California Invasion of Privacy Act

The California Invasion of Privacy Act (“CIPA”)/California Penal Code Section 630 et seq. is a California state law aimed at protecting individuals’ privacy rights by prohibiting the unauthorized recording or interception of confidential communications. CIPA generally prohibits the following actions without the consent of all parties involved: (1) Wiretapping: Intercepting or recording telephone or electronic communications, such as phone calls, text messages, or emails; (2) Eavesdropping: Listening in on or recording confidential communications, including private conversations, without the knowledge and consent of the participants; and (3) Recording Conversations: Recording in-person conversations, either face-to-face or overheard without the consent of all parties.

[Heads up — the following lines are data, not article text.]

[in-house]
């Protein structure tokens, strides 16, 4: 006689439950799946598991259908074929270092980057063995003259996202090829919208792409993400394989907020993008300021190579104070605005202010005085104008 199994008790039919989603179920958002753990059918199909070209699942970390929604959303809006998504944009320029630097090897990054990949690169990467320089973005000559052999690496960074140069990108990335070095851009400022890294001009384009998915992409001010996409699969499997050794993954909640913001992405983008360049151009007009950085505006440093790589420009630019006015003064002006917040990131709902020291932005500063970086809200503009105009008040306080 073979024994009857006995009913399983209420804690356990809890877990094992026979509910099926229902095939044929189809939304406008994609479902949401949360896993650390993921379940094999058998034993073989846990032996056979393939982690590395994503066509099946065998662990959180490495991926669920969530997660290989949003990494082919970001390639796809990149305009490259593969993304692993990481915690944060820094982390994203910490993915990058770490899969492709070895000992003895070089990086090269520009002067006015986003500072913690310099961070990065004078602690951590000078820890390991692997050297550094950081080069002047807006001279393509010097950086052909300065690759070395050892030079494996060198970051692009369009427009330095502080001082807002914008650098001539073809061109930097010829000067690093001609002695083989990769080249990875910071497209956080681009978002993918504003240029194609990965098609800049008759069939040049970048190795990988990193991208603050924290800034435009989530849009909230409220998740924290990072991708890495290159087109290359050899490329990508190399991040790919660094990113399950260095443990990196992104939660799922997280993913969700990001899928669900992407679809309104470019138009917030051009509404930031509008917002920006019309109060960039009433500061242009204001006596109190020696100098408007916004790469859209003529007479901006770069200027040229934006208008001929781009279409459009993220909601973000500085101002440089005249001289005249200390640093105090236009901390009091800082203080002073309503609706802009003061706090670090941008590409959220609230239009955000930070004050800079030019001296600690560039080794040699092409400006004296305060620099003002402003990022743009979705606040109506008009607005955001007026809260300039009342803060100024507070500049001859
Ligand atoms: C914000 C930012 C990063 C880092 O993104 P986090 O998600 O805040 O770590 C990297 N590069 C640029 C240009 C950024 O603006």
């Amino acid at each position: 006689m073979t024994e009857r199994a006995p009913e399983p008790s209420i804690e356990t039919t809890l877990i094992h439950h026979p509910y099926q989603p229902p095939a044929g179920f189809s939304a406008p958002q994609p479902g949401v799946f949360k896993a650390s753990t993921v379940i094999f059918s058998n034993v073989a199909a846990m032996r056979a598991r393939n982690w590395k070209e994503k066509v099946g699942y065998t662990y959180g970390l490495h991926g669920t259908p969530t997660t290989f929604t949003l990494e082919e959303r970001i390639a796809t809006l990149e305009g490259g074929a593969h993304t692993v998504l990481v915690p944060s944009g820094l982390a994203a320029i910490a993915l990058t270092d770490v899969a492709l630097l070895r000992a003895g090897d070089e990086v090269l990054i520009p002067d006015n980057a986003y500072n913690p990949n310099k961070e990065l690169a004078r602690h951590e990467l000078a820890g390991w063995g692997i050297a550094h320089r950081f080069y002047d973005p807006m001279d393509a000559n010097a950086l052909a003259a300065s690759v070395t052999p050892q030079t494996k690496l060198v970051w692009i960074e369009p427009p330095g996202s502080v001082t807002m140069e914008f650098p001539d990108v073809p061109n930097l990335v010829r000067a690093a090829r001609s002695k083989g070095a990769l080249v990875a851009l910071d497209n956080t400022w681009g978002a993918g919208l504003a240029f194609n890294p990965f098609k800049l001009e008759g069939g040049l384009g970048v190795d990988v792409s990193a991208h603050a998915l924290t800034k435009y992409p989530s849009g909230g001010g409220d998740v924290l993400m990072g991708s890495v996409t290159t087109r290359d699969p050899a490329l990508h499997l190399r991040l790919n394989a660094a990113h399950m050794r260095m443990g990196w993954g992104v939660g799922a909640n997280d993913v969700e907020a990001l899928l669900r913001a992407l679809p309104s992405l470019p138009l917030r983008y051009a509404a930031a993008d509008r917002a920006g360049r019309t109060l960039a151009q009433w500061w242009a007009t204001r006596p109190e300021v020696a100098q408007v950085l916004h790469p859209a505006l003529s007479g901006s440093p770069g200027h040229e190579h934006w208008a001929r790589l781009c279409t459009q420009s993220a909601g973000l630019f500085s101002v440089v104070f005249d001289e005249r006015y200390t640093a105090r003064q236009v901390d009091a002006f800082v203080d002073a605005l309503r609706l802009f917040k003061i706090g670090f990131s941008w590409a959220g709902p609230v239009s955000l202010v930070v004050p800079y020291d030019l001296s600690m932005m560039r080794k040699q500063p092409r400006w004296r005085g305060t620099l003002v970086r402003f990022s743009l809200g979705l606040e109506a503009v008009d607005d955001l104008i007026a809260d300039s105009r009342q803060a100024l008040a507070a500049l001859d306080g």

Enacted in 1967, CIPA has certain exceptions, such as allowing the recording of communications with the consent of all involved parties, law enforcement activities, and certain business-related activities. It is important to note that CIPA applies to both individuals and entities, and violations can lead to civil liability and criminal penalties, including fines and imprisonment. (It is worth noting that California also has other privacy-related laws and regulations, such as the California Consumer Privacy Act (“CCPA”) and the California Privacy Rights Act (“CPRA”), that specifically address data privacy and consumer rights in the digital age.)

A defendant may prevail in a CIPA case by negating any of the essential elements of that claim, or by pleading and proving  an affirmative defense.  A defendant may plead and prove other available defenses (e.g., consent, unclean hands, etc.), that may be appropriate in view of the nature of the claim and the relief requested.